US SoccerUS Soccer

w/ WNT defender Heather Mitts

A monthly feature about a U.S. Men’s, Women’s or Youth National Team player whose performance demands that bright, shining spotlight. This month, the spotlight is once again on Heather Mitts. By now, she’s getting used to it, having been through a few gigs on live TV and several photo shoots in guy mags like FHM and Maxim. But she’s temporarily left it all behind for a shot at the 2004 U.S. Women’s Olympic Team.

Heather Nova

Heather Mitts is nothing if not versatile. She possesses qualities that someday may make her a top international defender: she’s feisty, fast, skillful, fearless and loves to get forward from the back.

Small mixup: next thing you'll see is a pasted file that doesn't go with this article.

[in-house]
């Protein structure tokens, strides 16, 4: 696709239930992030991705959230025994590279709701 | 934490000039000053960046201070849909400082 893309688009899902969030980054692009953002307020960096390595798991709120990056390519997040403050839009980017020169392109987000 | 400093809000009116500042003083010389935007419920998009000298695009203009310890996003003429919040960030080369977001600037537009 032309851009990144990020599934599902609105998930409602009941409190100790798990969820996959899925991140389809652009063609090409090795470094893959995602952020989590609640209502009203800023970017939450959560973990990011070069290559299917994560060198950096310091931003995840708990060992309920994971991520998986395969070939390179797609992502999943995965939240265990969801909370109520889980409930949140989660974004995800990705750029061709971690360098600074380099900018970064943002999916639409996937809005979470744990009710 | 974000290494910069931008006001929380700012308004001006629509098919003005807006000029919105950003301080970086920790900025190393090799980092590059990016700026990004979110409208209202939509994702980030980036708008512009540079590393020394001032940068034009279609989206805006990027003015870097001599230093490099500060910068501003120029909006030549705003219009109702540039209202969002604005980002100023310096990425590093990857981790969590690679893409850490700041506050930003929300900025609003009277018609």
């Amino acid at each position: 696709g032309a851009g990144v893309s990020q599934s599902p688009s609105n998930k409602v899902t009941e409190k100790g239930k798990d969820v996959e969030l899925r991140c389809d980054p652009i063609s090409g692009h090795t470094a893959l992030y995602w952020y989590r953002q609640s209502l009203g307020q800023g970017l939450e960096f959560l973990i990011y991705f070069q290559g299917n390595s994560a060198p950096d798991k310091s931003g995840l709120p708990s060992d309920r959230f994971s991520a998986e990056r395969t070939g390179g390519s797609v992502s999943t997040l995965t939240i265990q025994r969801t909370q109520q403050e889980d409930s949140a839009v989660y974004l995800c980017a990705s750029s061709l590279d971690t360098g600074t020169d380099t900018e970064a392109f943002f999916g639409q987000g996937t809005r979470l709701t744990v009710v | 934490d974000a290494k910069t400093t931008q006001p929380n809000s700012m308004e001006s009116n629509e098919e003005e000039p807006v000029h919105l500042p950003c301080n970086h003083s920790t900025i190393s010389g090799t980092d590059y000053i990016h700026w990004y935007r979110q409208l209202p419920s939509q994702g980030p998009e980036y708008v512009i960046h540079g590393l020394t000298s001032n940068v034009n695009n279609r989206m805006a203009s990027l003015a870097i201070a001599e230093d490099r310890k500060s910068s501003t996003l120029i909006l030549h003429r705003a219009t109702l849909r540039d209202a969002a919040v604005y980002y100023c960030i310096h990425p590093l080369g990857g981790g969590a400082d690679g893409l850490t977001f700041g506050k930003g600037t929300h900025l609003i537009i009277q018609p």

But after she finishes her soccer career, she also possesses qualities that may make her a star in a different arena: Television. Mitts is well-spoken, funny, attractive, driven and creative. All qualities that served her well during her stint as a co-host of "The 10 Show," a fun, laid-back morning show that comes on, appropriately, at 10 a.m. on channel 10, after the "Today" show on Philadelphia’s NBC affiliate WCAU.

After the WUSA suspended operations last fall, like many players, the former Philadelphia Charge star was ready to jump back into the real world, (and we don’t mean what happens when seven strangers are picked to live in a house…). We mean a job that didn’t include these prerequisites:

--Must be able to chase down Mia Hamm every day in practice.
--Must be able to bang bodies with German star Birgit Prinz.
--Will wear shorts every day and get paid to work out.
--Will likely suffer cuts and bruises on shins and knees.
--Must be able to head a soccer ball descending at high speeds over great distances.

All those she could handle. Live morning television was another matter.